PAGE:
When parallel processing the full mix using a master bus one method is to create a send on the master bus, route it to another bus/ aux channel, and then output both the mix bus channel and the parallel mix bus channel to the final stereo output. Another, perhaps simpler method is to create two separate aux channel strips, each set up to receive the mix bus signal as their inputs, and route the output of each to the main stereo output.

Either way, the result is a duplicate audio stream that can be processed and blended with the original mix. For parallel processing a mix bus, you might apply some aggressive FET-style compression to the duplicate signal and then blend only a small amount in with the unprocessed master bus signal to enhance the attack and transients of the percussive elements in the mix. Or you might enhance only the high end of the frequency range on the parallel signal, and blend that in to add some weight and presence to the top end of the mix. Even slight saturation may work well on the parallel mix.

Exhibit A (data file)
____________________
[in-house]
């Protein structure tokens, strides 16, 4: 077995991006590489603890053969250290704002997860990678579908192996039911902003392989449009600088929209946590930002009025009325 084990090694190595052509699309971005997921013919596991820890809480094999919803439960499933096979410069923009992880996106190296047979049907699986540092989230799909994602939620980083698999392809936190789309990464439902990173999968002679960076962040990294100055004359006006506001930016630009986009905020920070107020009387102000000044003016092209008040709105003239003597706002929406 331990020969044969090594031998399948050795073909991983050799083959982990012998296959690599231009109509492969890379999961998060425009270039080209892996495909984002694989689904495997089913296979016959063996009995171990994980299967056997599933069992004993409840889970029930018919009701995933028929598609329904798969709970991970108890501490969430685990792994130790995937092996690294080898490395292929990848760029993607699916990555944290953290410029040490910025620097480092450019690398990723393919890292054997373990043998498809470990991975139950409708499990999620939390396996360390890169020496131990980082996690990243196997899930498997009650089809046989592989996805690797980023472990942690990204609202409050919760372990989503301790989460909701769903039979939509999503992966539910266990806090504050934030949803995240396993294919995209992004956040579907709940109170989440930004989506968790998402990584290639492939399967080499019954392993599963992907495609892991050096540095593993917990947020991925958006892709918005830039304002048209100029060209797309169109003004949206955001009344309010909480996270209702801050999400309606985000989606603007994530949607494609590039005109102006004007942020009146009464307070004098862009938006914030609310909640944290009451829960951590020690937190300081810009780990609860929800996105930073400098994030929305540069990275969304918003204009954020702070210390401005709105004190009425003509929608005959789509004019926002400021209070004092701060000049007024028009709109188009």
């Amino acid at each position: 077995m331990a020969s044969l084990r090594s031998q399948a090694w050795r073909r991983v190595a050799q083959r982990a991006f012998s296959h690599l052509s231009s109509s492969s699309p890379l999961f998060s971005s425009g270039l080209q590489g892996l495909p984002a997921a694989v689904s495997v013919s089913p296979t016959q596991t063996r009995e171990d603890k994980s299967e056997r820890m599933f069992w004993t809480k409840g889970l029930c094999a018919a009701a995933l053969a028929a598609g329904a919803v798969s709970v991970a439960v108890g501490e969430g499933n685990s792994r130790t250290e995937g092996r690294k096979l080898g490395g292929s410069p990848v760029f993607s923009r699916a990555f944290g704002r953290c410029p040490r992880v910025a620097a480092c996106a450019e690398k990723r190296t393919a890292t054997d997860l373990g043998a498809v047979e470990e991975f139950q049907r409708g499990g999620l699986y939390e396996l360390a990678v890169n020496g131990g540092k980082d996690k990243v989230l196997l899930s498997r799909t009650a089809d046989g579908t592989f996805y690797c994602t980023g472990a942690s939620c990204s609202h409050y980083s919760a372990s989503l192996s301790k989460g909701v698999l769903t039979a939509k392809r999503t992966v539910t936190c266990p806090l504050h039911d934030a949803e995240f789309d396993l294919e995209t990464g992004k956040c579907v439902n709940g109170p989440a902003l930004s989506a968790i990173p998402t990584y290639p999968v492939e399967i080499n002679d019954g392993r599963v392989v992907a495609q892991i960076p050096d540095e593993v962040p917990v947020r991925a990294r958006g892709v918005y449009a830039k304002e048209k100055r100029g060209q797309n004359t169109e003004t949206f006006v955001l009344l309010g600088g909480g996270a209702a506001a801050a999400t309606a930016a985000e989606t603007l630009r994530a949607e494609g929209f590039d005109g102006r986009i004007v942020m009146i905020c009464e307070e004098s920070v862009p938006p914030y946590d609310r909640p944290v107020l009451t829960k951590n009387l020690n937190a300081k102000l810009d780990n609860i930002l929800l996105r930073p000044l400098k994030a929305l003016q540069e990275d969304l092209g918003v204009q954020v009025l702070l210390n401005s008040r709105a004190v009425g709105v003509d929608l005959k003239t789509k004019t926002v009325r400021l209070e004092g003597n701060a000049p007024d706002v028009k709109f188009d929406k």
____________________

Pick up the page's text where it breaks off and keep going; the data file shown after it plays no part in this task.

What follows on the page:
Here, two Aux Channels are used as a main and parallel mix bus. Both channels use the same input and output assignments. The parallel mix bus (highlighted in yellow) shows a Fabfilter Pro-C compressor on an insert. Both channels are combined to create the Stereo Output.

Processing the Entire Mix Except For Specific Tracks

There are times where processing the entire mix may be less effective leaving one or more elements out of the final mix bus processing. It is often helpful to omit the drums from mix bus compression. This way, the powerful kick and sharp snare transients will not trigger the mix compressor. The compressor will instead react to the other elements in the mix, without over-compressing due to the kick and snare peaks.

Another useful scenario is when mixing a music bed track with a voiceover. By routing the voiceover directly to the stereo output, and the music bed elements to a mix bus, only the music will be processed on the mix bus. This is actually just an extremely simple use of subgroups that works well in Logic Pro. In other DAWs, you may use one stereo subgroup for your music elements, a second subgroup for your voiceover, and then combine those subgroups into your final mix bus.

Rerouting the Mix to Alternate Outputs